[show abstract][hide abstract] ABSTRACT: Acute gastroenteritis caused by viruses is one of the leading causes of infantile morbidity. The aim of the present study was to investigate the presence of human caliciviruses of the genera norovirus and sapovirus in children up to 3 years of age with acute gastroenteritis from low-income communities in the city of Salvador, Brazil. This study is an extension of previous work carried out to establish the profile of the most prevalent enteric pathogens present in these communities. In this report, 139 fecal samples, collected from July 2001 to January 2002 were analyzed by RT-PCR and 13 (9%) were positive for human caliciviruses. By sequencing, seven isolates were characterized as norovirus genogroup GII and one as sapovirus genotype GII/1. Sequencing of the previously detected group-A rotaviruses and human astroviruses was also performed and revealed the circulation of rotavirus group A genotypes G1P and G9P, and human astrovirus genotypes 6, 7, and 8. No mixed infection was observed. Community-based studies provide geographically representative information on disease burden. However, there are only a few reports in developing countries concerning the genotypes of the most important gastroenteric viruses detected in such communities. The present findings demonstrate the wide diversity of genotypes of the most important viruses responsible for acute gastroenteritis circulating in low-income communities.
Brazilian journal of medical and biological research = Revista brasileira de pesquisas medicas e biologicas / Sociedade Brasileira de Biofisica ... [et al.] 06/2009; 42(5):438-44. · 1.08 Impact Factor
[show abstract][hide abstract] ABSTRACT: To estimate the direct and indirect costs of severe asthma and the economic impact of its management to low-income families in Salvador, Brazil.
One hundred and ninety-seven patients with severe asthma and referred to a state-funded asthma center providing free treatment were evaluated. At registration, they were asked about family cost-events in the previous year and had a baseline assessment of lung function, symptoms and quality of life. During the subsequent year, they were reassessed prospectively.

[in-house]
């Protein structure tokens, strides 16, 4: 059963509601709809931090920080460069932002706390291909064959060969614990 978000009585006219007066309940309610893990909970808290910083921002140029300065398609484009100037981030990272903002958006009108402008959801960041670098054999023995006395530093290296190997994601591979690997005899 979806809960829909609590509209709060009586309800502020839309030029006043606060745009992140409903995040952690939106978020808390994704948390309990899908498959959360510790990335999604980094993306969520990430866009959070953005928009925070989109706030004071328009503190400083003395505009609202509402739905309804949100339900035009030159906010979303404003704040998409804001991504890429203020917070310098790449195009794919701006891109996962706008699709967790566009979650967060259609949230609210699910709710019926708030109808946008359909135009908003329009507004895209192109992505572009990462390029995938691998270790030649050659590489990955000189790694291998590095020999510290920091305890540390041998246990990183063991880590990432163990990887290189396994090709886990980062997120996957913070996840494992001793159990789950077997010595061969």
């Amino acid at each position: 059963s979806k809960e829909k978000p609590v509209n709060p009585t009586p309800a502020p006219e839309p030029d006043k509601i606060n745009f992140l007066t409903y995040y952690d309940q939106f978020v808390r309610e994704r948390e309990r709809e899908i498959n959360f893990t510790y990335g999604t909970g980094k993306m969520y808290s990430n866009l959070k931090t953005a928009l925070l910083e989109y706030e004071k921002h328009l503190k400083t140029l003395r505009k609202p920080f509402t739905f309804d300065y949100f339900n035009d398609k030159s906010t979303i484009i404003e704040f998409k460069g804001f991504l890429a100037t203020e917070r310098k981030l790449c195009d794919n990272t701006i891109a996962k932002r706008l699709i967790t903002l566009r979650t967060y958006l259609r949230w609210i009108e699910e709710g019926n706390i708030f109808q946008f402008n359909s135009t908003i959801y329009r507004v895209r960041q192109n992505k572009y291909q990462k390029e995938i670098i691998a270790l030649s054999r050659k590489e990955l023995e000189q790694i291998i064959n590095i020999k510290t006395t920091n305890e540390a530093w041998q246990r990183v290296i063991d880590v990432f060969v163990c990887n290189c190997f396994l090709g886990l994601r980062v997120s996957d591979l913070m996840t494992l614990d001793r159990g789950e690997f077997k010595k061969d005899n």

One hundred-eighty patients concluded a 12-month follow-up. Eighty-four percent were female patients, and the median family income was US$ 2955/year. Forty-seven percent of family members had lost their jobs because of asthma. Total cost of asthma management took 29% of family income. After proper treatment, asthma control scores improved by 50% and quality of life by 74%. The income of the families increased by US$ 711/year, as their members went back to work. The total cost of asthma to the families was reduced by a median US$ 789/family/year. Consequently, an annual surplus of US$ 1500/family became available.
Family costs of severe asthma consumed over one-fourth of the family income of the underprivileged population in a middle-income country. Adequate management brings major economic benefit to individuals and families.
[show abstract][hide abstract] ABSTRACT: Asthma has emerged as an important public health problem in many Latin American countries over the past decade. In Brazil and Costa Rica, the prevalence of asthma and associated morbidity is as great or greater as reported in traditional high prevalence countries such as the US, but remains neglected as a public health priority. Asthma in Latin America is associated particularly with underprivileged populations living in cities but remains relatively rare in many rural populations. The causes of asthma in Latin America are likely to be associated with urbanization, migration, and the adoption of a modern 'Westernized' lifestyle and environmental changes that follow these processes that include changes in diet, physical activity, hygiene, and exposures to allergens, irritants, and outdoor and indoor pollutants. Because of the enormous social, genetic, and environmental contrasts within and between Latin American countries, and the large differences in prevalence associated with these differences, the investigation of asthma in Latin America provides important research opportunities to identify the social and biological mechanisms that underlie asthma development. Asthma in Latin America poses enormous challenges for health policy makers, health services, and researchers to respond to and alleviate the growing burden of asthma disability, particularly among marginalized urban populations.
[show abstract][hide abstract] ABSTRACT: It is well known that papers written in languages other than English have a great risk of being ignored simply because these languages are not accessible to the international scientific community. The objective of this paper is to facilitate the access to the public health and epidemiology literature available in Portuguese speaking countries. It was found that it is particularly concentrated in Brazil, with some few examples in Portugal and none in other Portuguese speaking countries. This literature is predominantly written in Portuguese, but also in other languages such as English or Spanish. The paper describes the several journals, as well as the bibliographic databases that index these journals and how to access them. Most journals provide open-access with direct links in the indexing databases. The importance of this scientific production for the development of epidemiology as a scientific discipline and as a basic discipline for public health practice is discussed. To marginalize these publications has implications for a more balanced knowledge and understanding of the health problems and their determinants at a world-wide level.